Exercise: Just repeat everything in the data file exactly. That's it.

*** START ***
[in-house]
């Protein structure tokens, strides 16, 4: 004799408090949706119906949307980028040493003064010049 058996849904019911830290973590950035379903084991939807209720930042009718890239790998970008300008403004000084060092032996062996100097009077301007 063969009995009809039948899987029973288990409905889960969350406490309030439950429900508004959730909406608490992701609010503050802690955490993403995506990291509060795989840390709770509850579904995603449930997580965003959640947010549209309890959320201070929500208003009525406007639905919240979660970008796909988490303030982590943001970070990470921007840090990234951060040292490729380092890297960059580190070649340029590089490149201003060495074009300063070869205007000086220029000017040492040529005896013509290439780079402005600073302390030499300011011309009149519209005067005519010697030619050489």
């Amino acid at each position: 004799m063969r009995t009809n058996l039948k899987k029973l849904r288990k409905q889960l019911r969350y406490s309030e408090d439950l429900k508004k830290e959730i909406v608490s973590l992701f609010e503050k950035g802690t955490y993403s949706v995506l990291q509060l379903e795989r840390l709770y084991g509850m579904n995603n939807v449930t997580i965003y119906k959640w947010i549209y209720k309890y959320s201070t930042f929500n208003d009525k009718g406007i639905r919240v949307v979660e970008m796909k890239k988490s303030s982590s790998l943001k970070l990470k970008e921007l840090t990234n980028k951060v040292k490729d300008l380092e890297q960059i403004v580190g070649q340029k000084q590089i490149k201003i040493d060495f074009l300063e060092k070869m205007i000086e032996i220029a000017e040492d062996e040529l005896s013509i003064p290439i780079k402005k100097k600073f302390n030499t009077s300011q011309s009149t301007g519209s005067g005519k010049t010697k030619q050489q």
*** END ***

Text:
[in-house]
């Protein structure tokens, strides 16, 4: 004799408090949706119906949307980028040493003064010049 058996849904019911830290973590950035379903084991939807209720930042009718890239790998970008300008403004000084060092032996062996100097009077301007 063969009995009809039948899987029973288990409905889960969350406490309030439950429900508004959730909406608490992701609010503050802690955490993403995506990291509060795989840390709770509850579904995603449930997580965003959640947010549209309890959320201070929500208003009525406007639905919240979660970008796909988490303030982590943001970070990470921007840090990234951060040292490729380092890297960059580190070649340029590089490149201003060495074009300063070869205007000086220029000017040492040529005896013509290439780079402005600073302390030499300011011309009149519209005067005519010697030619050489």
């Amino acid at each position: 004799m063969r009995t009809n058996l039948k899987k029973l849904r288990k409905q889960l019911r969350y406490s309030e408090d439950l429900k508004k830290e959730i909406v608490s973590l992701f609010e503050k950035g802690t955490y993403s949706v995506l990291q509060l379903e795989r840390l709770y084991g509850m579904n995603n939807v449930t997580i965003y119906k959640w947010i549209y209720k309890y959320s201070t930042f929500n208003d009525k009718g406007i639905r919240v949307v979660e970008m796909k890239k988490s303030s982590s790998l943001k970070l990470k970008e921007l840090t990234n980028k951060v040292k490729d300008l380092e890297q960059i403004v580190g070649q340029k000084q590089i490149k201003i040493d060495f074009l300063e060092k070869m205007i000086e032996i220029a000017e040492d062996e040529l005896s013509i003064p290439i780079k402005k100097k600073f302390n030499t009077s300011q011309s009149t301007g519209s005067g005519k010049t010697k030619q050489q």